Outside powers therefore had little possibility of entering what Mackinder saw as the most powerful fortress in the world even if they wanted to.
However, Mackinder also argued that railways were superior to ships. As the British and French Empires and later the U.S. found, a naval power requires bases all over the world, and although ships can carry a lot more than railways, they are much slower. Air power also favours land-based powers because they can attack ships from land – or aircraft carriers – and deny access to waterways and ports.
An industrial power in the Heartland could thus build a railway network and enjoy strategic mobility and advantages over a naval power.
Mackinder also raised the spectre of an alliance between major Eurasian powers – the usual suspects are Russia and Germany and, both historically and now, Russia and China. Which brings us to China’s Belt and Road Initiative.
China’s One Belt, One Road Initiative
In 2013, China’s president Xi Jinping announced the One Belt, One Road Initiative (OBOR).
Renamed the Belt and Road Initiative in 2016, the BRI could transform Eurasia into the biggest market in the world – Chinese trains have already arrived in London and Madrid.
It could also sideline the U.S., which is not taking part in the BRI or China’s Asian Infrastructure Investment Bank (AIIB).
By January 2018, BRI embraced 71 countries accounting for 65% of the world’s population and 40% of global GDP in 2017.
Total investment is variously reckoned at $4-8 trillion. Investment in BRI has slowed recently, but China’s long-term strategy runs to at least 2049, the centenary of the Communist takeover of mainland China.
The AIIB embraces members from Iceland to New Zealand and includes Canada and South America’s biggest countries.
Eurasia transcends China’s BRI & AIIB
Russian Railways, for example, is busily expanding east-west and north-south International Transport Corridors (ITCs) and high-speed freight and passenger lines between China, Japan South Korea and Moscow and into Europe, and from Moscow south to the Black and Caspian Seas and on to the Persian Gulf and the Indian Ocean.
India’s Connect Central Asia policy is part of New Delhi’s “extended neighborhood” as it tries to balance China across Eurasia.
Russian Railways also wants to attract more freight to rail to cut delivery times and offers direct “door-to-door” freight and logistics services such as “Trans-Siberian in 7 Days” from Russia’s Pacific ports to its western borders and into Europe which avoid China and Central Asia completely.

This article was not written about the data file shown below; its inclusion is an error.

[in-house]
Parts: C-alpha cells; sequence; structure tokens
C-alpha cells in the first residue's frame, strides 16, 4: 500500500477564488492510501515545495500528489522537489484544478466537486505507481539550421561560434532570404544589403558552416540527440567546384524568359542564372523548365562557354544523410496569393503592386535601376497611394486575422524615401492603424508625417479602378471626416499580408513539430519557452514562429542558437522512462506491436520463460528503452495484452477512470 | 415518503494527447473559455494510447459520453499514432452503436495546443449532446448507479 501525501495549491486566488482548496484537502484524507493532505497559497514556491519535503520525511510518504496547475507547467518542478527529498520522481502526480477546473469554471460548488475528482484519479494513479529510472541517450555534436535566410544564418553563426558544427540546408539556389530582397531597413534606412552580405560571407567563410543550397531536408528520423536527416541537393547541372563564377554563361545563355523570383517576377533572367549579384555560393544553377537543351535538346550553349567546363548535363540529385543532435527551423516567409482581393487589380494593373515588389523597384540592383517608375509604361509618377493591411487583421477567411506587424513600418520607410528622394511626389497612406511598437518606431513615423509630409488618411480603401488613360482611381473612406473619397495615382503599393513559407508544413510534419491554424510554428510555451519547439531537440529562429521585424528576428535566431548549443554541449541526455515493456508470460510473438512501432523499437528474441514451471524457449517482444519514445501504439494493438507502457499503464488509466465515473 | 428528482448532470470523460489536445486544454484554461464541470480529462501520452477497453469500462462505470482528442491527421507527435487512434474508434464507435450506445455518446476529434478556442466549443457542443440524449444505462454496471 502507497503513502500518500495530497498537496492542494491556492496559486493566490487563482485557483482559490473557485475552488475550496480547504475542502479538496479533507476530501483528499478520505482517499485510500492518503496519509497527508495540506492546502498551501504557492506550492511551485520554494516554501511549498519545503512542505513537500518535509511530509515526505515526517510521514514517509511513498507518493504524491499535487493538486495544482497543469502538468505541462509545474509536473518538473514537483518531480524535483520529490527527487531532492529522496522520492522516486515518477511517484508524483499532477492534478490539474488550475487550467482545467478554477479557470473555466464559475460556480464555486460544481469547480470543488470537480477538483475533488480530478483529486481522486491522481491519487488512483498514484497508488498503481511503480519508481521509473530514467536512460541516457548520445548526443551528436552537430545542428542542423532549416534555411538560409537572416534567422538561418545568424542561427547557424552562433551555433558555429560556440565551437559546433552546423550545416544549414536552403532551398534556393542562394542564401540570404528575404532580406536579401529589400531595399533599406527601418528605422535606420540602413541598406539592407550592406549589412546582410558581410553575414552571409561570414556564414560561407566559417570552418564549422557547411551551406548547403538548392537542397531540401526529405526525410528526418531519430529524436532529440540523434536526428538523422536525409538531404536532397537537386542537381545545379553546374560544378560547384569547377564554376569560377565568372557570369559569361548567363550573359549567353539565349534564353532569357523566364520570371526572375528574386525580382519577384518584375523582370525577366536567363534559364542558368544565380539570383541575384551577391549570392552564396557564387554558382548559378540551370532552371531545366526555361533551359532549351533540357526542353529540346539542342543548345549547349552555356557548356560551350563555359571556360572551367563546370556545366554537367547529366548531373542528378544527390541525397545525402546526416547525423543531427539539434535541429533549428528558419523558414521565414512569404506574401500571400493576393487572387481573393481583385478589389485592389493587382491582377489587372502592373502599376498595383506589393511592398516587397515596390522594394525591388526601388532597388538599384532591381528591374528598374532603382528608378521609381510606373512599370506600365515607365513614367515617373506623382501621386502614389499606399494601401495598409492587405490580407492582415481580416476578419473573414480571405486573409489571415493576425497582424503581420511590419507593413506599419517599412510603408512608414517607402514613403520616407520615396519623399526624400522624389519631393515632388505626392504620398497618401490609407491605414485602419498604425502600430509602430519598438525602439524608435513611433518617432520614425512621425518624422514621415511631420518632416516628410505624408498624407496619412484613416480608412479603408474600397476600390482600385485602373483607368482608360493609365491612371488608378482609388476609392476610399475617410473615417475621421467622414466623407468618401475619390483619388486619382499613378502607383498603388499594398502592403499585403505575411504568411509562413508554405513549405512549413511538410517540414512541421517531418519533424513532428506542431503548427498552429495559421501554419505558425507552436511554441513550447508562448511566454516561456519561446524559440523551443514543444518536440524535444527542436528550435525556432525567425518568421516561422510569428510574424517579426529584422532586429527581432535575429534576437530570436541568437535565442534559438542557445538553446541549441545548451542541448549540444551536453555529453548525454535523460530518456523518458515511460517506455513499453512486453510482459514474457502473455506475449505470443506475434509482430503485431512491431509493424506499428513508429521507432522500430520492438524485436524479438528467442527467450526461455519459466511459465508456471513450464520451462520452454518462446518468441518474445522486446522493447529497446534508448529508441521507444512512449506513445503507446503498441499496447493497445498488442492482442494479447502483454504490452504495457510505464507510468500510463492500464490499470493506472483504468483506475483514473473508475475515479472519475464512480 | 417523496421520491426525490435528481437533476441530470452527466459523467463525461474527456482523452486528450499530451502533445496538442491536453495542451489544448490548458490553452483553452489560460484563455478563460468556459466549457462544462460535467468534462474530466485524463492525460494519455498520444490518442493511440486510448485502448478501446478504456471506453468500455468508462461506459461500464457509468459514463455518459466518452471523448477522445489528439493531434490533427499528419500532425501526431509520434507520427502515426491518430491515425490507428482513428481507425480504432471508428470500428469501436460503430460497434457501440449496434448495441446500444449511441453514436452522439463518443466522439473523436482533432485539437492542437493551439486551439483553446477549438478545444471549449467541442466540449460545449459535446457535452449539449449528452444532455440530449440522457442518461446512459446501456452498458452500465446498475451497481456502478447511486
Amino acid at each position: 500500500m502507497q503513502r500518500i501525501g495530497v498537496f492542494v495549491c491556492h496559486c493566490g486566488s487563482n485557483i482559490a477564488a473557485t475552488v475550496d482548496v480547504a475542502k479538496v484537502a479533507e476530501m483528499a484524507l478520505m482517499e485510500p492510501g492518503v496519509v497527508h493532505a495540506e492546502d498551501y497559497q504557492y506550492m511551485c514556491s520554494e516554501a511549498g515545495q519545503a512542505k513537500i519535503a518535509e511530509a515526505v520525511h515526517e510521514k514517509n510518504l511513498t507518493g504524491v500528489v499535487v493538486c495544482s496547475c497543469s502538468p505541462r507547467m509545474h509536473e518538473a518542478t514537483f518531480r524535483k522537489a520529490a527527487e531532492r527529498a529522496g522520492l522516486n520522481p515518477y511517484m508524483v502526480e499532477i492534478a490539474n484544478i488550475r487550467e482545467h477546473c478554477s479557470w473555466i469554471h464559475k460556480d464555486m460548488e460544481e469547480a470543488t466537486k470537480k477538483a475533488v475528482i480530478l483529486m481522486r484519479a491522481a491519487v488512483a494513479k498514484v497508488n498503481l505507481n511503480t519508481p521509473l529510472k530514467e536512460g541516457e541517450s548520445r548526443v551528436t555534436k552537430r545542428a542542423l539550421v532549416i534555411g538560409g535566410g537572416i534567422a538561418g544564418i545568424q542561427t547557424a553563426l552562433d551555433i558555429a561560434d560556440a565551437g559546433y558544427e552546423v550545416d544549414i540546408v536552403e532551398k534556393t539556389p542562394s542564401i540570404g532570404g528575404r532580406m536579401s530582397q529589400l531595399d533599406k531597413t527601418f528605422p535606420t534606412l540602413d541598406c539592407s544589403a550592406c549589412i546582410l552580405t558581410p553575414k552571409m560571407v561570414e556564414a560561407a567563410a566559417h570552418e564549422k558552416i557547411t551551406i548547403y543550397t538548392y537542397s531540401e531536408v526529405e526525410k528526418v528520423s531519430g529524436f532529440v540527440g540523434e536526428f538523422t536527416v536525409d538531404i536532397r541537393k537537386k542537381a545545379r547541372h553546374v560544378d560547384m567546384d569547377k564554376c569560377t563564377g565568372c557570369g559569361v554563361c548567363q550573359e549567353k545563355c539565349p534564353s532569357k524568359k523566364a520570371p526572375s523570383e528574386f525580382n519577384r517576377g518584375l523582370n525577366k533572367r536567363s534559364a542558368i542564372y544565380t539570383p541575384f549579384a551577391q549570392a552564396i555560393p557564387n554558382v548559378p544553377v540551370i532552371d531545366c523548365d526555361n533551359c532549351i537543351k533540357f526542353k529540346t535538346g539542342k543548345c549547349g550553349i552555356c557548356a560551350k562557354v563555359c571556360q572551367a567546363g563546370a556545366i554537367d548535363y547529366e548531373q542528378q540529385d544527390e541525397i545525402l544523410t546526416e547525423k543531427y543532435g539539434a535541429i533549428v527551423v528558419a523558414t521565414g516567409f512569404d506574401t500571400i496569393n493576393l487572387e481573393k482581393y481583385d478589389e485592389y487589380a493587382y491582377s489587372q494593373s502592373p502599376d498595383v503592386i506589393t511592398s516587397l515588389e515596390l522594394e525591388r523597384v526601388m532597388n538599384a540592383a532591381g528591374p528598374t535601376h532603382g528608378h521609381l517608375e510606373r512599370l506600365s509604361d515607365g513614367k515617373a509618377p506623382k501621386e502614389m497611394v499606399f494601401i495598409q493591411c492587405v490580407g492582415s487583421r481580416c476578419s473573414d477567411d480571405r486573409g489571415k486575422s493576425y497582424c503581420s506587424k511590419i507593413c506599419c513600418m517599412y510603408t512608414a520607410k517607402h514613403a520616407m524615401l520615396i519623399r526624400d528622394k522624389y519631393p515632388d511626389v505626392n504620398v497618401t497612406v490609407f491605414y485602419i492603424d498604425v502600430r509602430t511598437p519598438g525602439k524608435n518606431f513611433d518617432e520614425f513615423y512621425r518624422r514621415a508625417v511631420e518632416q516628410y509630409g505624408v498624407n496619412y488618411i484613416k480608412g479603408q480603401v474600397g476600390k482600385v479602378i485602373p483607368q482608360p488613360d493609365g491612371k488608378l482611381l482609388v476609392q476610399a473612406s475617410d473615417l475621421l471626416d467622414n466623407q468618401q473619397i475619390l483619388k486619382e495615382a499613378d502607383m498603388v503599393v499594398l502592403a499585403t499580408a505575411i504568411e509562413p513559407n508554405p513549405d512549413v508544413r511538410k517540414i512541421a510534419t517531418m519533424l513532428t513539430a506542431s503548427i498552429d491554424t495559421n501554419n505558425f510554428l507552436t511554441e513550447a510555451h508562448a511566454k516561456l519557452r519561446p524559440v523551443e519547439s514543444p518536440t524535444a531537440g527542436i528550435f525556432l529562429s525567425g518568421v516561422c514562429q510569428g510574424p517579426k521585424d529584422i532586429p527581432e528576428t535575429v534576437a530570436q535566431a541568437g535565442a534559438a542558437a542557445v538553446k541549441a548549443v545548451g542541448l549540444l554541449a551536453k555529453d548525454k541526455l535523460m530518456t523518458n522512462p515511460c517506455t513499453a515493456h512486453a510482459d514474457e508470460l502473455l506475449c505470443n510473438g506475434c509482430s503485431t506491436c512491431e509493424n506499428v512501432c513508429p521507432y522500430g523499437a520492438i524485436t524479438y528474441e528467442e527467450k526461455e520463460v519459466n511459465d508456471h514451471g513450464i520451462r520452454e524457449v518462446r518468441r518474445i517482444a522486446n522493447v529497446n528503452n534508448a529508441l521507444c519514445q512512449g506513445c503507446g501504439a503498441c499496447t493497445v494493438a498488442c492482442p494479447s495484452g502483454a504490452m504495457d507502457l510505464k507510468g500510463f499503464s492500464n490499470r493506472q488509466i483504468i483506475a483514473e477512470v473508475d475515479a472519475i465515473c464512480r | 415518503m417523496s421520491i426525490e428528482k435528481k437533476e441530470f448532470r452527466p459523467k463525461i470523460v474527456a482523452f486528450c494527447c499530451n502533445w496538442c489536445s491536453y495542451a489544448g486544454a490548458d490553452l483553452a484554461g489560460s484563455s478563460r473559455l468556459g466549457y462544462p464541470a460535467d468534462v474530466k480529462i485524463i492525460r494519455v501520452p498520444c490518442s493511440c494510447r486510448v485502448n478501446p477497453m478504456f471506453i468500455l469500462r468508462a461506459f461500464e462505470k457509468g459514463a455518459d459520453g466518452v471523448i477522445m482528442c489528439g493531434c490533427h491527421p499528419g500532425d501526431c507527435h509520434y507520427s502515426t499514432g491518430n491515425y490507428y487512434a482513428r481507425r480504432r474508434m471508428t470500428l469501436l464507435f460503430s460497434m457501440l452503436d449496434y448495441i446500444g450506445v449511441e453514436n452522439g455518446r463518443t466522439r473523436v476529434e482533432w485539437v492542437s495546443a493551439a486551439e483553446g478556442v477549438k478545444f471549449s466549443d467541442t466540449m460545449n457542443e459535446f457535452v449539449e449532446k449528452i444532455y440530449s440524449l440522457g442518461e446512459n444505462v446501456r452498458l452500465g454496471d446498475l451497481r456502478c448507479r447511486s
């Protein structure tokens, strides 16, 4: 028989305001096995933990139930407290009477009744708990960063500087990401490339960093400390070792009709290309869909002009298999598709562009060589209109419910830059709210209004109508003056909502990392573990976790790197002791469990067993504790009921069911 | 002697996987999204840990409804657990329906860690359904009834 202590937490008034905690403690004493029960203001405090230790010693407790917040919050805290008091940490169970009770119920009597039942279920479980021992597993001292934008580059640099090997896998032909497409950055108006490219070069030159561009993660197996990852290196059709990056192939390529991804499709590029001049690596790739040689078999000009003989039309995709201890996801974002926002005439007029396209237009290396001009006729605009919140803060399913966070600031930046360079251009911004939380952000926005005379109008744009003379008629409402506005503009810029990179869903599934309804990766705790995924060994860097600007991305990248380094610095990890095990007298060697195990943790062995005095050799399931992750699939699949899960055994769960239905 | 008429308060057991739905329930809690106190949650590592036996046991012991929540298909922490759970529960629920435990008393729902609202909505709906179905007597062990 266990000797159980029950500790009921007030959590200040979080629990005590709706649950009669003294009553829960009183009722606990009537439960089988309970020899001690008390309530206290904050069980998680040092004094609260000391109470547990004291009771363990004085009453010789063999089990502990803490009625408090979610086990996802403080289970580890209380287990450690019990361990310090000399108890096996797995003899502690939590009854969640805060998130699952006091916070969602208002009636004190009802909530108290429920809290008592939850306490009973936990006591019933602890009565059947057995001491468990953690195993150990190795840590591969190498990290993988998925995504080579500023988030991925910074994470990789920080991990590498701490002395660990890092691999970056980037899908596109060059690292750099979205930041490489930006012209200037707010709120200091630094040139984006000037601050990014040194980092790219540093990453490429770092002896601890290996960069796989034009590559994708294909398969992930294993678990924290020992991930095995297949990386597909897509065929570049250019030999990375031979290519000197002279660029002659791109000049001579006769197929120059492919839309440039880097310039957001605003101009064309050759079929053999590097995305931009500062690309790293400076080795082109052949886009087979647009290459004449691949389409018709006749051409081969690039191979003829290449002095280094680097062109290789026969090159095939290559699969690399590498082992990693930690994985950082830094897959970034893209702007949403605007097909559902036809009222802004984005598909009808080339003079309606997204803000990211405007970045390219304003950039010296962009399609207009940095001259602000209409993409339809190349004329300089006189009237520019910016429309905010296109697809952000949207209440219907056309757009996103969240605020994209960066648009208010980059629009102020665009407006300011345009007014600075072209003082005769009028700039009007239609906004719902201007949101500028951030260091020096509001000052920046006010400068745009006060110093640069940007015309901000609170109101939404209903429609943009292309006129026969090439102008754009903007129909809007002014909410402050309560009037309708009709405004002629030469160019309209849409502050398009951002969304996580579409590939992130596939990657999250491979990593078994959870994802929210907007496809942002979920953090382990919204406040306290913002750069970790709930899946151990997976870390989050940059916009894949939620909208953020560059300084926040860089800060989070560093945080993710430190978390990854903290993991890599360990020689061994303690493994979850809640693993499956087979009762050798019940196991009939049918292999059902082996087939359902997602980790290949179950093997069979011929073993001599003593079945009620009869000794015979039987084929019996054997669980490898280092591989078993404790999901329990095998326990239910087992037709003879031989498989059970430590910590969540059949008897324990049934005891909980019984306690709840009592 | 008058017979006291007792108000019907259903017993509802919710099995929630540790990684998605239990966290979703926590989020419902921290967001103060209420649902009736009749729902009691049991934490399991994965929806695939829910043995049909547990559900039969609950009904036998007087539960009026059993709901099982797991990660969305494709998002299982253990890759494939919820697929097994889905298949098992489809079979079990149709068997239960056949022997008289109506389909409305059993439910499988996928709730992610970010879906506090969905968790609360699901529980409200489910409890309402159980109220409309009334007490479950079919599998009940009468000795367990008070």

Russia and Central Asia are vital to China’s BRI and are desperate to become transit routes between Europe and Asia, but the ITCs and increased trade are also crucial if Russia is to shore up its Far Eastern regions given their low population and density compared to the 100 million Chinese just across the border.
Russia has long been exporting oil to China by rail, wants to export HEP to China, and has major oil and gas projects in the Far East.
Russia’s other strategic worry is its “soft underbelly” of Muslim Central Asia and the Middle East.
These former Soviet republics are major drug routes, all are Muslim, and all border or are close to Afghanistan, Pakistan, China’s Muslim Xinjiang province and India.
Russia and Central Asia are also close to the Middle East – hence Moscow’s close ties with Iran and involvement in Syria.
Russia, China, India and the Central Asian republics themselves thus have a vital interest in the stability, security and development of these countries.
China has also suggested cooperation with Russia on the “Ice/Polar Road” as global warming melts the Arctic ice.
A bridge or tunnel across the Bering Straits has been proposed to create a latitudinal rail/road link right around the northern hemisphere across Eurasia and Canada/U.S.
The potential for Sino-Russian-Central Asian cooperation should not be exaggerated. Moscow is desperate for closer ties with China, but our Russian-speaking Chinese experts say that Beijing is very wary of Russia.
Nevertheless, BRI and other initiatives by various countries represent the biggest infrastructure projects on the planet and – if implemented – offer huge opportunities, but also considerable risk with low returns, white elephant projects, long payback times and (geo)political and ethnic problems due to anti-Chinese sentiment.